AH. Dr. Cao's lab has developed the most up-to-date technology, CRISPR-dCas9, which uses genomic DNA site-specific gene editing techniques, to regulate specific gene expression under enhancers and superenhancers. The use of these techniques can significantly advance research and clinical practice, particularly in the field of AH. Dr. Cao and his colleagues are currently studying the cause of gradual liver destruction in liver diseases, in particular AH, a highly morbid condition characterized by acute liver injury in the setting of excess alcohol ingestion. Severe AH can lead to acute liver failure and is associated with a 30-day mortality of greater than 30%.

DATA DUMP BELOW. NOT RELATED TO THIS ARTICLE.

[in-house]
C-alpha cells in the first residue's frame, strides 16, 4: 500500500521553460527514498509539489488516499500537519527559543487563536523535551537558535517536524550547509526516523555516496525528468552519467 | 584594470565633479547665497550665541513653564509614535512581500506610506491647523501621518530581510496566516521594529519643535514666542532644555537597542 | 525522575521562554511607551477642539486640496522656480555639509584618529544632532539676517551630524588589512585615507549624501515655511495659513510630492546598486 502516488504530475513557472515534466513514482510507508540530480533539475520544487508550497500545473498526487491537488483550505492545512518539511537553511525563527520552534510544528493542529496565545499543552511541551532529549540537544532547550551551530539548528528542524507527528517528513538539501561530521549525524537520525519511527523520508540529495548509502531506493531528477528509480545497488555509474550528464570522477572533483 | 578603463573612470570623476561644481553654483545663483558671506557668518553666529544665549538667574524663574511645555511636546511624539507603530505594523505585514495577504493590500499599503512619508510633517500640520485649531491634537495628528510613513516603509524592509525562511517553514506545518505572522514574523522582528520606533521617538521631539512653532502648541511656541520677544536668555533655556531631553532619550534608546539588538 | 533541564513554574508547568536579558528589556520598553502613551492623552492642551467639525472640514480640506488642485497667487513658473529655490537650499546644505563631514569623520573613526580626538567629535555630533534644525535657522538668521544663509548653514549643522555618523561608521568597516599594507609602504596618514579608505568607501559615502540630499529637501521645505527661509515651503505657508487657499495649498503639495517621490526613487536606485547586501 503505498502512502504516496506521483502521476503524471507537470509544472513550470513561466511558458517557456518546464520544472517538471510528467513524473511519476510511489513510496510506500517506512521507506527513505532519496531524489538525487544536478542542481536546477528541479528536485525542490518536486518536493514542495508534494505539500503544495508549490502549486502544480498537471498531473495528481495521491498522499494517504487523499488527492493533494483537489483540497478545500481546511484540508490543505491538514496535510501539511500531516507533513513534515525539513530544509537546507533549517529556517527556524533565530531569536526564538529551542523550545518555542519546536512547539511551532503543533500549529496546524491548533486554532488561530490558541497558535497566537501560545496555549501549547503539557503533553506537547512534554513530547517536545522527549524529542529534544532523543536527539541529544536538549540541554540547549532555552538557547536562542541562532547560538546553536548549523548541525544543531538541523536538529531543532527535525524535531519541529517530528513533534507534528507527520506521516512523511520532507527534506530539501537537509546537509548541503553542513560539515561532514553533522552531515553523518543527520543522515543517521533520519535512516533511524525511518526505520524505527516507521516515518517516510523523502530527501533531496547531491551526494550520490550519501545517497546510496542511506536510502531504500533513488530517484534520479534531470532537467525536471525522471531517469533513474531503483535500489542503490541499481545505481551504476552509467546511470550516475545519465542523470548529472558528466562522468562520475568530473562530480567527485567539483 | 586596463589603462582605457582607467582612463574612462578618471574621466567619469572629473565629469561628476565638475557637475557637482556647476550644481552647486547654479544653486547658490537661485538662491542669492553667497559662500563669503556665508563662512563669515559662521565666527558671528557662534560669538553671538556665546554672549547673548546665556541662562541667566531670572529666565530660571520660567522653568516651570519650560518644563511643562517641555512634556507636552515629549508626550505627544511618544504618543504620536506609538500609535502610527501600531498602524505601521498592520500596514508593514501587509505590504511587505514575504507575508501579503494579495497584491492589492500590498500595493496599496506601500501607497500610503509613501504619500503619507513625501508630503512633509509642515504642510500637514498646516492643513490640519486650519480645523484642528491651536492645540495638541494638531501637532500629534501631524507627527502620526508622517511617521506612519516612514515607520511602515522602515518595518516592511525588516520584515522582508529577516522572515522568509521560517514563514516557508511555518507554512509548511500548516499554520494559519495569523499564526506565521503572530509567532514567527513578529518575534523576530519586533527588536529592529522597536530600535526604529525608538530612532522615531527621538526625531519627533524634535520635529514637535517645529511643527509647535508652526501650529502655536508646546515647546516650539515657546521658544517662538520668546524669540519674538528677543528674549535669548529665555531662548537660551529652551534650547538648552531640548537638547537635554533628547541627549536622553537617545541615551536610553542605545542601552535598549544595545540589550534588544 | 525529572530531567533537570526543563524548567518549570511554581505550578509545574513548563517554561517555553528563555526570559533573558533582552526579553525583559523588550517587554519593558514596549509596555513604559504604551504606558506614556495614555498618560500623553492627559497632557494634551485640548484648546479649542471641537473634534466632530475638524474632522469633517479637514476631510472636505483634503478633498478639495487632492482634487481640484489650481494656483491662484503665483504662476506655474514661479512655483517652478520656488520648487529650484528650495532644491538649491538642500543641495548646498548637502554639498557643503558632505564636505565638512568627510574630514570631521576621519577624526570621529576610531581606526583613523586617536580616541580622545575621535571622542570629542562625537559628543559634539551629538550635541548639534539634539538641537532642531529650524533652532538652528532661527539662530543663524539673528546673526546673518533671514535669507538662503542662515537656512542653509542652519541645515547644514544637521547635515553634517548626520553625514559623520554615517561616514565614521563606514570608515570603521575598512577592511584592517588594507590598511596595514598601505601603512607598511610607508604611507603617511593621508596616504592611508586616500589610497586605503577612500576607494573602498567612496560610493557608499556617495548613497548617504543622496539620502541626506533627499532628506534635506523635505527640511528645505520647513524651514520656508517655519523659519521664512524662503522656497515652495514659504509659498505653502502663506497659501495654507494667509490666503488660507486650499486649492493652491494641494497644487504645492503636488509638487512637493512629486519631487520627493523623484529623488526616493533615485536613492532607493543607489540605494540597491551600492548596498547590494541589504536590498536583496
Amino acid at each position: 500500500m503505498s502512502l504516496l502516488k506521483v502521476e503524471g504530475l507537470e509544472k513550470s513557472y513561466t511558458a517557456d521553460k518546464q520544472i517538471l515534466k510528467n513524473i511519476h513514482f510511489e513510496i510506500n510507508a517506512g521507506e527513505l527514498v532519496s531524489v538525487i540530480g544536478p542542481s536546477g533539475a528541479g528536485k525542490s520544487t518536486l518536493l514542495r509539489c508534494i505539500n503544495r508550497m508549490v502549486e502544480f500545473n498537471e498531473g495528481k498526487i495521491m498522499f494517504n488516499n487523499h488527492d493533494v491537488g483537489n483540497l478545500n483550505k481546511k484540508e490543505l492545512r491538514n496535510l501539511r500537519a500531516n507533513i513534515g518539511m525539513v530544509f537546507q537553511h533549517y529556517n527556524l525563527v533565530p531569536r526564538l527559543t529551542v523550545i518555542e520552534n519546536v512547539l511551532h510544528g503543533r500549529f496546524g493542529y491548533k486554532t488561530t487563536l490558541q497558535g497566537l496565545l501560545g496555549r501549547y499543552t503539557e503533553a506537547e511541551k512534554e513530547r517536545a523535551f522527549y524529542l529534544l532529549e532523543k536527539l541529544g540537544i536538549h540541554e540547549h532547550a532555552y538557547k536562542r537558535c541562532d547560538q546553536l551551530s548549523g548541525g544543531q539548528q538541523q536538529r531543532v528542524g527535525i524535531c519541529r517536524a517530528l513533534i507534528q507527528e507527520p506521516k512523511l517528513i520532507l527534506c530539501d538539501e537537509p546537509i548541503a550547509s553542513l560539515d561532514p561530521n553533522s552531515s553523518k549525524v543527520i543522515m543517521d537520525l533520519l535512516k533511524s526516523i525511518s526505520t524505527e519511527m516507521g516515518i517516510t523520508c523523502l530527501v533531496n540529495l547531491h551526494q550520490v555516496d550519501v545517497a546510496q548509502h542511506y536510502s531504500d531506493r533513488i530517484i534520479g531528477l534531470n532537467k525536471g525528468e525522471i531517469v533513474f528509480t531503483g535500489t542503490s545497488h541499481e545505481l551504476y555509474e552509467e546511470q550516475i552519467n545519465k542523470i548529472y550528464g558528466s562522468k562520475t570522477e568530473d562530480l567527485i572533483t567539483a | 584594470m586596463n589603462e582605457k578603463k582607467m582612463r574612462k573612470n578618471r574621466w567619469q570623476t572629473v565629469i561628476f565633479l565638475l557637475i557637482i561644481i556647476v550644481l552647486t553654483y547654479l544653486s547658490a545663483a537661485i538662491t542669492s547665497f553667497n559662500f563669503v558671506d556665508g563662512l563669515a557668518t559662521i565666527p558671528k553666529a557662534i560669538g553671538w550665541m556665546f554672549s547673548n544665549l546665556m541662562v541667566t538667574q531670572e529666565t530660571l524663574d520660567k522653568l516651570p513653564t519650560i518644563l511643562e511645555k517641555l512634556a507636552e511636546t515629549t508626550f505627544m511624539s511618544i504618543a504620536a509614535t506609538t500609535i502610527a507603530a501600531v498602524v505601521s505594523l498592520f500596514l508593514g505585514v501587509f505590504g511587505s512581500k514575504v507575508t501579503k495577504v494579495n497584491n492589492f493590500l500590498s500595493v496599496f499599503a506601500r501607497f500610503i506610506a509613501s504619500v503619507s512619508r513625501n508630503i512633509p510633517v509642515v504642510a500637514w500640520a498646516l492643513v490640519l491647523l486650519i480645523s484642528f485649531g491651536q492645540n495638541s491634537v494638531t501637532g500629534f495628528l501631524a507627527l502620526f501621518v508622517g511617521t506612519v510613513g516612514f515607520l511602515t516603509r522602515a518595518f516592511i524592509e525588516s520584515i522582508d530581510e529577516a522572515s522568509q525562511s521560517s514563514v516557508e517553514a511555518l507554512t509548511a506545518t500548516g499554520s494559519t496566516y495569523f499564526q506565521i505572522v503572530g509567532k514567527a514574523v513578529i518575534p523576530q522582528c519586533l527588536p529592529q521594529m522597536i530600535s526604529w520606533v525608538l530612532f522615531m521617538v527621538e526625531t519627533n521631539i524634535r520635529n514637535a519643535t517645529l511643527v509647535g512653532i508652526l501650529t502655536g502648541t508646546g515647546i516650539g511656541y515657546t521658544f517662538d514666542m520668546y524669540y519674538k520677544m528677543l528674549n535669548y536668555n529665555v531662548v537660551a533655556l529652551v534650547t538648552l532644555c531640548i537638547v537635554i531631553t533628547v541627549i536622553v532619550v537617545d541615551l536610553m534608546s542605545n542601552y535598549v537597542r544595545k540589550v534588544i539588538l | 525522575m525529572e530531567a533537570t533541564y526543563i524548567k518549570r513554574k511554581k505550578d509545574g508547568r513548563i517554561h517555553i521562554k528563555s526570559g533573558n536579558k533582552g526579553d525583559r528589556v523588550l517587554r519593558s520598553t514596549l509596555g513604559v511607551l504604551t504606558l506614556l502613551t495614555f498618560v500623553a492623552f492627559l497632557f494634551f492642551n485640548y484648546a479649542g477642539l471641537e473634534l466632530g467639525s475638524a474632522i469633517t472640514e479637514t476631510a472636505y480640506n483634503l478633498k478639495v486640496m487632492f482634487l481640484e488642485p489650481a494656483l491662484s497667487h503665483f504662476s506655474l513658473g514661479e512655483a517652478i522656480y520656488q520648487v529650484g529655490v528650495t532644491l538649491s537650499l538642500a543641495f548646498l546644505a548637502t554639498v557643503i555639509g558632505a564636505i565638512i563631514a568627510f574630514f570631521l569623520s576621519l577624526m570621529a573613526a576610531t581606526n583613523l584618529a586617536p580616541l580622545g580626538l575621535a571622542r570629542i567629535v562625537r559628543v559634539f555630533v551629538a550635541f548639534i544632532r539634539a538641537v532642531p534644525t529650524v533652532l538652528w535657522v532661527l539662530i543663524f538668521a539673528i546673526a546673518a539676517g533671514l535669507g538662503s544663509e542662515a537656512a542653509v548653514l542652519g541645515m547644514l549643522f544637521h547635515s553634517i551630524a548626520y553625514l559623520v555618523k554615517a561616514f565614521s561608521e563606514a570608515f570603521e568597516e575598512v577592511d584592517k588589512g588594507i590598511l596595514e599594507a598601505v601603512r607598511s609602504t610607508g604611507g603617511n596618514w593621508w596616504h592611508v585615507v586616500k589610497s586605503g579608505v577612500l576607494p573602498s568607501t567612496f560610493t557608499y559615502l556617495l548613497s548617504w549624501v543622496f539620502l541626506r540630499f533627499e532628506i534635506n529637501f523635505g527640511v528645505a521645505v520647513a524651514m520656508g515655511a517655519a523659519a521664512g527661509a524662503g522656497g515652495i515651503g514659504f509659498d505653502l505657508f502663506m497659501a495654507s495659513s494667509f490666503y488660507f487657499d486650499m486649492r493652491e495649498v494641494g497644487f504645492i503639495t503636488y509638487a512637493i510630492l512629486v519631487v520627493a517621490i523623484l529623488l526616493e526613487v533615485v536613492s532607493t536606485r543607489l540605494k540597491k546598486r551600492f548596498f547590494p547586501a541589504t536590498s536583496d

Many cytokines and chemokines are known to be highly upregulated in AH, of which tumor necrosis factor-alpha (TNF-alpha) is a prototypical example. TNF-alpha is highly induced in AH and released by inflammatory cells, possibly Kupffer cells in the liver. TNF-alpha is a trigger for other chemokines in propagating the inflammatory cascade. However, the downstream signaling pathways and regulatory mechanisms related to TNF-alpha signaling remain incompletely understood despite decades of research. Dr. Cao's work has suggested that TNF-alpha may regulate expression of target inflammatory genes via activation of superenhancers. He found a superenhancer that modulates the expression of CXCL chemokines in AH under TNF-alpha stimulation in hepatic sinusoidal endothelial cells, and both the superenhancer and its target genes are under control of histone modifications. This work highlighted the important roles of distal cis-regulatory elements and epigenetic regulation, or lack thereof, in the pathogenesis of AH.